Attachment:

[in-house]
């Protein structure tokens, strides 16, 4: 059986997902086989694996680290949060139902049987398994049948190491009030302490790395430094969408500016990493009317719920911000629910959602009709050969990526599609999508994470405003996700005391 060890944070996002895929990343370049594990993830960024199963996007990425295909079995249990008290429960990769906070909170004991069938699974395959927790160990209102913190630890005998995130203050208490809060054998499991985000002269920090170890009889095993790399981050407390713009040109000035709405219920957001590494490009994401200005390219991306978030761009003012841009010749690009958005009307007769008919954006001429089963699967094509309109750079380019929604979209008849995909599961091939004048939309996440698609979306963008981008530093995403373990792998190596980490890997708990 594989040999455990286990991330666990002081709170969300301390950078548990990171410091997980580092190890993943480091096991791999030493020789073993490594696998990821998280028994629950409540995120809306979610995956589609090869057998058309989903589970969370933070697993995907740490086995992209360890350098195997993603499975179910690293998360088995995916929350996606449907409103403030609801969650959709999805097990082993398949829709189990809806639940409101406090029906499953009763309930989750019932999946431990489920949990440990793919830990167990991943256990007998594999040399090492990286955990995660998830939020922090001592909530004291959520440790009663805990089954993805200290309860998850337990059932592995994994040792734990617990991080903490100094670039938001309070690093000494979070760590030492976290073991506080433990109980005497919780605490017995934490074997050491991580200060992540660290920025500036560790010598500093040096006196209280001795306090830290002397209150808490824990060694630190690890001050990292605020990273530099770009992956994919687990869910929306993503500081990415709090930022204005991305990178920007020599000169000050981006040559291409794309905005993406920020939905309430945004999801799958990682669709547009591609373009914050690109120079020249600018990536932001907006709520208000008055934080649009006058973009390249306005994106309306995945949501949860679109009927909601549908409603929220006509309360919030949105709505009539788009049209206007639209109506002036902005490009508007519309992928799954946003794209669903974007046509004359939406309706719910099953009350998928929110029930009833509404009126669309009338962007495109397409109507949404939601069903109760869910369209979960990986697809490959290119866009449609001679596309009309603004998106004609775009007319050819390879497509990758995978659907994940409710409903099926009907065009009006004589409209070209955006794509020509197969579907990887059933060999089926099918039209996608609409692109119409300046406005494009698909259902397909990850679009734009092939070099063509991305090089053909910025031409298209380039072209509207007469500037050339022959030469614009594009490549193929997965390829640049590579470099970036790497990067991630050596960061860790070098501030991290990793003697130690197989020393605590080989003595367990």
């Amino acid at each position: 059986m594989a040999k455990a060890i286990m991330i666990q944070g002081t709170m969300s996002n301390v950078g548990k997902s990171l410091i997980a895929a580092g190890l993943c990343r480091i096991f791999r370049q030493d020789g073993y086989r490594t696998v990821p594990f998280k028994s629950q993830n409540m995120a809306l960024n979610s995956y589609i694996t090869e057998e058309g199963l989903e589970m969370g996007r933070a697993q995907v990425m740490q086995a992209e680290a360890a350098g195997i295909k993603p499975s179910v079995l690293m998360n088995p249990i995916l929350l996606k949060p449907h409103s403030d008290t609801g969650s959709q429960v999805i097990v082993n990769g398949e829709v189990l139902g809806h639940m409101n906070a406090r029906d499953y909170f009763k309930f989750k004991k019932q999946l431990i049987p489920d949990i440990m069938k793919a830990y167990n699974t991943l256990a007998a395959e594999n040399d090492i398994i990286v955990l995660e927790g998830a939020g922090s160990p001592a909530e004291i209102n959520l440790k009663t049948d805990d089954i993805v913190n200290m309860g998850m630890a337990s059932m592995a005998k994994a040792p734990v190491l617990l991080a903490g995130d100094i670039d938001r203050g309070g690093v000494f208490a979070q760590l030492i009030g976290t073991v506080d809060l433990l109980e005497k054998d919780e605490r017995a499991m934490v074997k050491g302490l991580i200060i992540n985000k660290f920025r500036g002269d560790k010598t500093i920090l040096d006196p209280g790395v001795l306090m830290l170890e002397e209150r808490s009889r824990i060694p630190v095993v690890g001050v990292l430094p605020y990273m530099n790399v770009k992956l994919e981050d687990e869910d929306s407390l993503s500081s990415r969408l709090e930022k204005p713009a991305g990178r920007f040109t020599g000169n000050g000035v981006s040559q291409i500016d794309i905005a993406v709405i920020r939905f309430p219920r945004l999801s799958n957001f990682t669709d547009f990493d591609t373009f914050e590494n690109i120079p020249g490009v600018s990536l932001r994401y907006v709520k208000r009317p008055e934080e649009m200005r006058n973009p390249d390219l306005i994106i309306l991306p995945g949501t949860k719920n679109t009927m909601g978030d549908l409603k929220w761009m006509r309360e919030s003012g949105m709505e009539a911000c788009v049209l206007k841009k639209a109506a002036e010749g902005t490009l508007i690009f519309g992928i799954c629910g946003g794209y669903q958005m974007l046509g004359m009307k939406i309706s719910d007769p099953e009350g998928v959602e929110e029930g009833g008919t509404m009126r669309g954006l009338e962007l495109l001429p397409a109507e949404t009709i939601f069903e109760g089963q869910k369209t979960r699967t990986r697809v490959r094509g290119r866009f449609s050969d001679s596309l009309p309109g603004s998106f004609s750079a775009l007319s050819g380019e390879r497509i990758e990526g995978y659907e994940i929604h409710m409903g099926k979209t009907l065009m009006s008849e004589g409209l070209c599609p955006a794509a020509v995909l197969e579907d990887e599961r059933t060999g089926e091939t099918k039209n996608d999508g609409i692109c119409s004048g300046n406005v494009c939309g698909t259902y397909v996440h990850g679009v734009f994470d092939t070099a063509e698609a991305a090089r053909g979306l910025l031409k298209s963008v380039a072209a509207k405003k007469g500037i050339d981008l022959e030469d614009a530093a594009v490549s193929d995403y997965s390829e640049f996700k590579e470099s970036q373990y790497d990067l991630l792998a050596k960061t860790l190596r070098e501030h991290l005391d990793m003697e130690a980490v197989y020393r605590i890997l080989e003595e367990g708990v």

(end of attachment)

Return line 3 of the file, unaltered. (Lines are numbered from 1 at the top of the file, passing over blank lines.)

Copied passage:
């Amino acid at each position: 059986m594989a040999k455990a060890i286990m991330i666990q944070g002081t709170m969300s996002n301390v950078g548990k997902s990171l410091i997980a895929a580092g190890l993943c990343r480091i096991f791999r370049q030493d020789g073993y086989r490594t696998v990821p594990f998280k028994s629950q993830n409540m995120a809306l960024n979610s995956y589609i694996t090869e057998e058309g199963l989903e589970m969370g996007r933070a697993q995907v990425m740490q086995a992209e680290a360890a350098g195997i295909k993603p499975s179910v079995l690293m998360n088995p249990i995916l929350l996606k949060p449907h409103s403030d008290t609801g969650s959709q429960v999805i097990v082993n990769g398949e829709v189990l139902g809806h639940m409101n906070a406090r029906d499953y909170f009763k309930f989750k004991k019932q999946l431990i049987p489920d949990i440990m069938k793919a830990y167990n699974t991943l256990a007998a395959e594999n040399d090492i398994i990286v955990l995660e927790g998830a939020g922090s160990p001592a909530e004291i209102n959520l440790k009663t049948d805990d089954i993805v913190n200290m309860g998850m630890a337990s059932m592995a005998k994994a040792p734990v190491l617990l991080a903490g995130d100094i670039d938001r203050g309070g690093v000494f208490a979070q760590l030492i009030g976290t073991v506080d809060l433990l109980e005497k054998d919780e605490r017995a499991m934490v074997k050491g302490l991580i200060i992540n985000k660290f920025r500036g002269d560790k010598t500093i920090l040096d006196p209280g790395v001795l306090m830290l170890e002397e209150r808490s009889r824990i060694p630190v095993v690890g001050v990292l430094p605020y990273m530099n790399v770009k992956l994919e981050d687990e869910d929306s407390l993503s500081s990415r969408l709090e930022k204005p713009a991305g990178r920007f040109t020599g000169n000050g000035v981006s040559q291409i500016d794309i905005a993406v709405i920020r939905f309430p219920r945004l999801s799958n957001f990682t669709d547009f990493d591609t373009f914050e590494n690109i120079p020249g490009v600018s990536l932001r994401y907006v709520k208000r009317p008055e934080e649009m200005r006058n973009p390249d390219l306005i994106i309306l991306p995945g949501t949860k719920n679109t009927m909601g978030d549908l409603k929220w761009m006509r309360e919030s003012g949105m709505e009539a911000c788009v049209l206007k841009k639209a109506a002036e010749g902005t490009l508007i690009f519309g992928i799954c629910g946003g794209y669903q958005m974007l046509g004359m009307k939406i309706s719910d007769p099953e009350g998928v959602e929110e029930g009833g008919t509404m009126r669309g954006l009338e962007l495109l001429p397409a109507e949404t009709i939601f069903e109760g089963q869910k369209t979960r699967t990986r697809v490959r094509g290119r866009f449609s050969d001679s596309l009309p309109g603004s998106f004609s750079a775009l007319s050819g380019e390879r497509i990758e990526g995978y659907e994940i929604h409710m409903g099926k979209t009907l065009m009006s008849e004589g409209l070209c599609p955006a794509a020509v995909l197969e579907d990887e599961r059933t060999g089926e091939t099918k039209n996608d999508g609409i692109c119409s004048g300046n406005v494009c939309g698909t259902y397909v996440h990850g679009v734009f994470d092939t070099a063509e698609a991305a090089r053909g979306l910025l031409k298209s963008v380039a072209a509207k405003k007469g500037i050339d981008l022959e030469d614009a530093a594009v490549s193929d995403y997965s390829e640049f996700k590579e470099s970036q373990y790497d990067l991630l792998a050596k960061t860790l190596r070098e501030h991290l005391d990793m003697e130690a980490v197989y020393r605590i890997l080989e003595e367990g708990v």